Writer's View: POISON by Lan Chan

It is with great excitement that I share my review of POISON by Lan Chan. Lan and I have been writing buddies for several years. It's really neat to see my friend achieve her dream of becoming a published author, and it's even more exciting to share her kick-ass novel with the blog-o-sphere! Oh, and just check out her cover! Isn't it amazing?!


One of the things I love most about speculative fiction is its ability to extrapolate on current trends and issues we see in the world today. This is by far my most favorite aspect of the genre, and my favorite aspect of Chan's novel. The issue she chose to tackle was GMOs -- genetically modified organisms -- and possible threats they pose to the future of society. With the production of GMOs on the rise and political battles raging on this subject in our own society, this book is a truly compelling read.

In the world of POISON, natural flora and fauna has almost been completely eradicated in favor of GMOs. This has been done purposefully by Seeders, the ruling class. They keep the world's populace in servitude by making them dependent up on them for food. Only the Seeders can have viable seeds, and seeds are only given out to obedient citizens. The seeds doled out to the populace have been genetically manipulated so that they will not produce viable seeds when they grow. Unruly citizens are punished by the withholding of viable seeds. The land surrounding the towns has been infested with predatory animals and poisonous plants, making survival in the wild impossible without the Seeders.

Despite this well-hatched plan for world domination, the Seeders are faced two major consequences for their actions: 1) Ingestion of the GMOs has led to a new strain of cancer known as the rotting sickness. Those stricken with the rotting sickness waste away, descend into mental madness, and eventually die. 2) The Seeders' viable seed source is dwindling. As they have annihilated virtually all naturally growing plants, they have no source or replenishment.

This is the world in which our protagonist, Rory, finds herself. The Seeders think she is the missing link to saving their world from starvation and the rotting sickness. Rory, driven nearly insane by their machinations and violence, has other plans . . .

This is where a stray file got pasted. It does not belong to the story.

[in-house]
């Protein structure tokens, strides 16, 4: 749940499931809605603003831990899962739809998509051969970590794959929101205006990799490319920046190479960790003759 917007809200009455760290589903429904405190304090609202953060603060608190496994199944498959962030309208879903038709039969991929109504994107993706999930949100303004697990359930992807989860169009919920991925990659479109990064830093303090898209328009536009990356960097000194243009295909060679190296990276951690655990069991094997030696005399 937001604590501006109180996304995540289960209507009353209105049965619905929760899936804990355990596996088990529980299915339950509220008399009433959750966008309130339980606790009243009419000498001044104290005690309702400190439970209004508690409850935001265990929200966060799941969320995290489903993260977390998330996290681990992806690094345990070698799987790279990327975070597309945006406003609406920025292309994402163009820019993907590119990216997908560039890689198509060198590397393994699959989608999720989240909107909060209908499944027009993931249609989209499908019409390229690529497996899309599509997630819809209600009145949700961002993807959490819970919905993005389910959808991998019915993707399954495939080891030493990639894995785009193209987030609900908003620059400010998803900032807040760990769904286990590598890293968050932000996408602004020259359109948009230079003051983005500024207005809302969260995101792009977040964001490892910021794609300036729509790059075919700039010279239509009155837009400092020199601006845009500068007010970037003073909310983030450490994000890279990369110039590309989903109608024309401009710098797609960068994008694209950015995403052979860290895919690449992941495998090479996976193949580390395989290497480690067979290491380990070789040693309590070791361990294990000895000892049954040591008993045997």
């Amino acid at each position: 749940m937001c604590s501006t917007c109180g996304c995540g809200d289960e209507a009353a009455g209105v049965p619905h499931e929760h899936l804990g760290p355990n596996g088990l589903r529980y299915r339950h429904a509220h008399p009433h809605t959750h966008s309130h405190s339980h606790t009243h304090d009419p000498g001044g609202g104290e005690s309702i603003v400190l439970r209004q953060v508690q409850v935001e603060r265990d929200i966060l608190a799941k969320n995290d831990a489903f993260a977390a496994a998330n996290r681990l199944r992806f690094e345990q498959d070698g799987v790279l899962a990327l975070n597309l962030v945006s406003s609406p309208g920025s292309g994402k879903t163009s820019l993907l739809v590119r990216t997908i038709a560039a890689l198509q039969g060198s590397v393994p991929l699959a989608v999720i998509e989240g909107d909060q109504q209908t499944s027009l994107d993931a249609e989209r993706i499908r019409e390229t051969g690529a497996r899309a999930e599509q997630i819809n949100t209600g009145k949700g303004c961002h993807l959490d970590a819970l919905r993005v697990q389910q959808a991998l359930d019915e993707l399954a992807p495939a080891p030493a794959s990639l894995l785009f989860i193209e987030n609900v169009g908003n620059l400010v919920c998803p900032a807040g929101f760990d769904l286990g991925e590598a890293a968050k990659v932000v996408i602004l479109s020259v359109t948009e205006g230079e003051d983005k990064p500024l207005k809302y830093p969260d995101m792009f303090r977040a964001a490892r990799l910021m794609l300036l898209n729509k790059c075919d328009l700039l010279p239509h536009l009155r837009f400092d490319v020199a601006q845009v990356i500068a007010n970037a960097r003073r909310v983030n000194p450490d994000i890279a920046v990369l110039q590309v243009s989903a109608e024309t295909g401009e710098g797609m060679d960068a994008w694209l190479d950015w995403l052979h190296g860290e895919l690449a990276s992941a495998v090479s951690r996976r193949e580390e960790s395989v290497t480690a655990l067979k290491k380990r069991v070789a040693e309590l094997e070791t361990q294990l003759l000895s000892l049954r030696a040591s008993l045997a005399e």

Which brings me to my second favorite aspect of this novel: the character Rory.

This is not your average YA heroine. She's not soft. She's not needy. She doesn't pine after handsome boys. If anything, the more handsome they are, the less she trusts them. She's tough and walks on the bleeding edge of sanity.

Rory was taken as a young girl and forced to join the Seeder circus, where she was badly abused. A few years later, her mother was murdered before her eyes for being part of a people (the Wanderers) who illegally cultivated viable seeds. Rory herself was brutally and publicly mutilated for being half Wanderer. By the time we meet Rory as a teenager, she is already teetering on the edge of sanity. When she embarks on a quest to save her town from starvation -- a Seeder punishment for an imagined crime -- the very core of her being is threatened.

Rory is betrayed at every turn. She is forced to make hard decisions. She is forced to kill and murder. The people she loves and cares about are killed off one by one. Each blow pushes Rory deeper into inner turmoil. The only way she can escape is by popping handfuls of sleeping pills, usually four at a time. She has panic attacks. She lashes out at everything and everyone. She spends much of the book fantasizing about the various ways she can kill her enemies.

When she’s not fantasizing about mayhem, she’s sowing it. At one point, when forced to attend a Seeder dinner party, she snaps -- and stabs another dinner guest through the hand with a fork.

I could practically feel her prowling through the pages of this book like a caged, feral cat. In light of all she endures in the novel, her rage and fragile grip on stability ring true. Chan has truly crafted an edgy and unique character.


If you like fast-paced novels, you will not be disappointed with POISON. Chan writes at break-neck speed.  And though I do enjoy a fast-paced novel, at times it felt like the plot accelerated too quickly. For lack of a better analogy, I wish the pace had occasionally slowed so readers could stop and smell the roses. (Or poisonous plants, as it were.) As a reader, I never had a chance to become truly grounded in a place or situation before being catapulted into the next harrowing obstacle. In the grand scope of the novel, this is only a small nit and it's more of a personal preference.


Chan succeeded in creating a very detailed past for Rory. So detailed, in fact, that I'd love to read a prequel about her days in the Seeder circus. Hopefully this will be something the author will write in the future!

All in all, POISON is a fast-paced read with a fascinating heroine and a plot that may make readers pause before taking their next bite of GMO corn.